Under the Council mandate, France will be empowered to negotiate an amendment to the Canterbury Treaty and the EU railway safety and interoperability rules will be amended so that the Intergovernmental Commission can be maintained as the safety authority competent for the application of EU law within the Channel Fixed Link.

The draft regulation amending the safety and interoperability provisions will be split into two draft regulations, in order to amend the Statute of the European Court of Justice in a manner that respects the Court’s prerogatives while avoiding a delay in the start of the negotiations.

A swift adoption of the draft decision and draft regulation will allow the prompt start of the talks between France and the UK. The adoption of the amendments to the Statute of the ECJ will be essential at the end of these negotiations, before France is authorised to sign and conclude the actual agreement.Th

The negotiations between the Council and the European Parliament on the two proposals are taking place as a matter of urgency.

France bans bird trap four decades after EU

France prohibits an archaic bird hunting technique four decades after the European Union ban. The country has suspended the use of glue traps, which conservationists say are especially cruel to animals and harmful the environment. The hunting technique involves coating branches with glue to trap songbirds, which are caged to attract prey birds that can then be killed.

Activists have condemned it as cruel to the animals and harmful to the environment, and such practices have been banned in all European Union countries except France, which created a workaround to allow hunters to continue to apply it bypassing the European ban.

This week, France said that it, too, was temporarily banning the practice — a move that follows mounting pressure from conservationists, a complaint to the European Court of Justice, and a threat from the European Union’s executive body in July that the country faced legal action if the glue traps were not banned within three months.

French environment minister, Barbara Pompili, described it “good news for the law and for biodiversity.” And Christophe Baticle, an anthropologist at the University of Picardy Jules Verne in northern France, named the move “symbolic.”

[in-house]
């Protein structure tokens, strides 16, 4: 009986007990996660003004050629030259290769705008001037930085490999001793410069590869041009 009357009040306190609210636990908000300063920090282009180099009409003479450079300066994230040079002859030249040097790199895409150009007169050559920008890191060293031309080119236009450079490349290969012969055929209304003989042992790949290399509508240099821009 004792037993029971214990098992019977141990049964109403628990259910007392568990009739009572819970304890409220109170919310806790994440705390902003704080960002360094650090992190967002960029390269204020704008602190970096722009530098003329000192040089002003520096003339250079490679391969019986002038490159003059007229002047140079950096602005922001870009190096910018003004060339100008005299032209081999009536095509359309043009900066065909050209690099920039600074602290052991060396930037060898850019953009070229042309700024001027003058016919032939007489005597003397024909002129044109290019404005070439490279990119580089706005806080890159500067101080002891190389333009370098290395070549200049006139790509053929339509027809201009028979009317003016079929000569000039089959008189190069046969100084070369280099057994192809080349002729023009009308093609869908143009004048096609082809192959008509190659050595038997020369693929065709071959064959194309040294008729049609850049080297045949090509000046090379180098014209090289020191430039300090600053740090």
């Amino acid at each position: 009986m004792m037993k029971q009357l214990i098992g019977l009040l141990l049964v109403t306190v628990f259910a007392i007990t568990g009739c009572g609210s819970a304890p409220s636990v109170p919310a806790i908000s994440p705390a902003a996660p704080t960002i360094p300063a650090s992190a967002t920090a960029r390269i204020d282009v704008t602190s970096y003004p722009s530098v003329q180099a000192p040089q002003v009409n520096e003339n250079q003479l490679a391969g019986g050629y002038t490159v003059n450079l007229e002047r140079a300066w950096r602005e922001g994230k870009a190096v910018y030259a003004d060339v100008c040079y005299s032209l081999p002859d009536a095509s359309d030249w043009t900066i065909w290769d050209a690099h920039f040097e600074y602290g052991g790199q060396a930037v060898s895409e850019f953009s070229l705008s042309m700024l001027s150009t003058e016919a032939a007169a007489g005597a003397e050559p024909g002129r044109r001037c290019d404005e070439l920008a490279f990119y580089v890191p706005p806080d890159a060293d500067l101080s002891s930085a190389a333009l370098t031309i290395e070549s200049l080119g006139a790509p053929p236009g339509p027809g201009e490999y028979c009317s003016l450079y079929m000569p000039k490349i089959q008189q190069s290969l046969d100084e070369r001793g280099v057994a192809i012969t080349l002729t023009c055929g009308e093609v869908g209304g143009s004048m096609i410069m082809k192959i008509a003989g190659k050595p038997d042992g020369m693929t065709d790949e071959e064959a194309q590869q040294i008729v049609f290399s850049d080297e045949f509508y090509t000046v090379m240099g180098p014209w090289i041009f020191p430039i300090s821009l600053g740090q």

The suspension, issued by President Emmanuel Macron affects a minority of French hunters and applies only to the coming hunting season, pending a final decision from the European Court of Justice. And most people in the country disapprove of hunting, considering it cruel and outdated.

However the hunting lobby is a powerful political force in France. There are about 1.5 million registered hunters in the country, and they can form an influential voting bloc in rural areas. Mr. Macron has made efforts to attract their support since his election in 2017, including cutting the price of national hunting licenses in half, to 200 euros (about $240). About 5,000 hunters use glue traps to hunt birds, according to the French National Hunters’ Federation.

Willy Schraen, the head of the hunters’ federation, called the suspension “unacceptable.” “Let’s leave people alone,” he suggested in a television interview. “Why is this an issue to occupy Europe and our minister?” he questioned, referring to Ms. Pompili.

The hunting technique, known as glue-covered bird traps, is used to catch songbirds like thrushes and blackbirds. Conservationists explain that it not only is cruel to the trapped songbirds, but also threatens endangered species because the traps ensnare many kinds of birds.

The European Union moved to outlaw glue traps in a 1979 measure that prohibited “nonselective” hunting, but France influenced by hunting lobby then created a workaround by regulating how birds captured by mistake could be released.